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Title:Automated Upgrading of Component-Based Applications
Author(s):Dig, Danny
Subject(s):software engineering
software development
Abstract:Software developers like to reuse software components such as libraries or frameworks because it lets them build a system more quickly, but then the system depends on the components that they reused. Ideally, the programming interface (API) to a component never changes. In practice, components change their APIs. Upgrading an application to the new API is error-prone, tedious, and disruptive to the development process. Although some tools and ideas have been proposed to solve the evolution of APIs, most upgrades are done manually. This makes maintaining software expensive. Our goal is to automate the upgrading and make it practical. Our study of the API changes in five components revealed that over 80% of the changes that break existing applications are caused by refactorings. Refactorings are program transformations that improve the structure of existing components. We suggest that refactoring-based upgrading tools can be used to effectively upgrade applications. We propose an approach that is both automated and safe, without any overhead on the component producers. First, component refactorings are automatically detected (either inferred or recorded), then they are incorporated into applications by replaying. This is the process used to automate the upgrading of applications: along with the new version of the component, component developers ship the log of refactorings applied to create the new version. An application developer can then upgrade the application to the new version by using a refactoring tool to replay the log of refactorings. We developed a toolset to automatically upgrade applications in response to component refactorings. First, we developed a record-and-replay extension to a refactoring engine which records component refactorings and replays them on the applications. To handle those cases when component refactorings are not recorded, we developed RefactoringCrawler, a tool that detects refactorings in Java components. The empirical evaluation of RefactoringCrawler shows that it scales to real-world components, and its accuracy in detecting refactorings is over 85%, a significant improvement over existing solutions. Not only components evolve, but applications evolve too. Besides refactorings, components and applications evolve through edits. Refactorings and edits can interfere with each other thus impeding the replay. To address this, we developed MolhadoRef, the first software merging system that intelligently merges refactorings and edits from components and applications, therefore upgrading the applications. Experimental evaluation shows that MolhadoRef automatically resolves more merge conflicts than traditional text-based systems while producing fewer merge errors. To address those cases when the source code of the application cannot be changed in response to component refactorings, we developed a tool, RefactoringBinaryAdapter (ReBA). ReBA automatically generates an adapter between component and application thus enabling old binary applications to run with the latest version of the component without requiring changes in the application. Not only does our toolset reduce the burden of manual upgrades, but it will influence component designers as well. Without fear that they break the existing applications, designers will be bolder in the kind of changes they can make to their designs. Given this new found freedom, designers will continue to refactor the design of software components to make them easier to understand and use.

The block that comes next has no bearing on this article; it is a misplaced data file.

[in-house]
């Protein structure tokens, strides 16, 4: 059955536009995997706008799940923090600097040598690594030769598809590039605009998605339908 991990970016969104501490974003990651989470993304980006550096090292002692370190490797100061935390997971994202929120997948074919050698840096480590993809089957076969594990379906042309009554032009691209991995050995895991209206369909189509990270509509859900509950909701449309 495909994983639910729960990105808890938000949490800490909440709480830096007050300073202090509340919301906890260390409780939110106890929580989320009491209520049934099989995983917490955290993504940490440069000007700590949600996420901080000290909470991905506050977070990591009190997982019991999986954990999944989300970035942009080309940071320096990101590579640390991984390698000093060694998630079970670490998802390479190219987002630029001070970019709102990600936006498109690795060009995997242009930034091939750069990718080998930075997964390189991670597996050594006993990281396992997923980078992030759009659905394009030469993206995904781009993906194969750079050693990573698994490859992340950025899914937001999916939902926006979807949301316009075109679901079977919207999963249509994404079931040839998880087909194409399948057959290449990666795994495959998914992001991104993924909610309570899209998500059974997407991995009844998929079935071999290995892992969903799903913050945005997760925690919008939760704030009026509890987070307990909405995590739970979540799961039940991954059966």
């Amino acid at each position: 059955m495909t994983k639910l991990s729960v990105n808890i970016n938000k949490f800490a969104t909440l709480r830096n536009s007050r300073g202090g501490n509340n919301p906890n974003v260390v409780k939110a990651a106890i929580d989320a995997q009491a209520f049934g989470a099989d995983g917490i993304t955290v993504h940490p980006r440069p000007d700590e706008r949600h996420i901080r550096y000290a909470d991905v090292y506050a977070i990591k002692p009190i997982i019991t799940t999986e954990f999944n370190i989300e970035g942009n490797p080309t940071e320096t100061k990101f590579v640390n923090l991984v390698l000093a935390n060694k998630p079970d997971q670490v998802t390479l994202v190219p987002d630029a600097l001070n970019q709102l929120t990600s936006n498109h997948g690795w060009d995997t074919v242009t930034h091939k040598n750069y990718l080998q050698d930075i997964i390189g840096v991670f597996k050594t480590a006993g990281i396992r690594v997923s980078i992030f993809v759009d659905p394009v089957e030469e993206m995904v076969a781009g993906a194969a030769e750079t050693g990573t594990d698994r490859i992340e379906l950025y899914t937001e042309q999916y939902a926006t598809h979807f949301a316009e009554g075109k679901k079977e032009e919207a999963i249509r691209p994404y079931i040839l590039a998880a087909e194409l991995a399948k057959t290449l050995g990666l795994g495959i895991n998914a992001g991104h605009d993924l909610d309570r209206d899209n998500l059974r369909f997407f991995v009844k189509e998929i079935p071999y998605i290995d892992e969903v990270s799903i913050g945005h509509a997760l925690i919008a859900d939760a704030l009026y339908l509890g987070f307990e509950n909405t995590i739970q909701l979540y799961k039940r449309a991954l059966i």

Issue Date:2007-11
Genre:Technical Report
Other Identifier(s):UIUCDCS-R-2007-2896
Rights Information:You are granted permission for the non-commercial reproduction, distribution, display, and performance of this technical report in any format, BUT this permission is only for a period of 45 (forty-five) days from the most recent time that you verified that this technical report is still available from the University of Illinois at Urbana-Champaign Computer Science Department under terms that include this permission. All other rights are reserved by the author(s).
Date Available in IDEALS:2009-04-22

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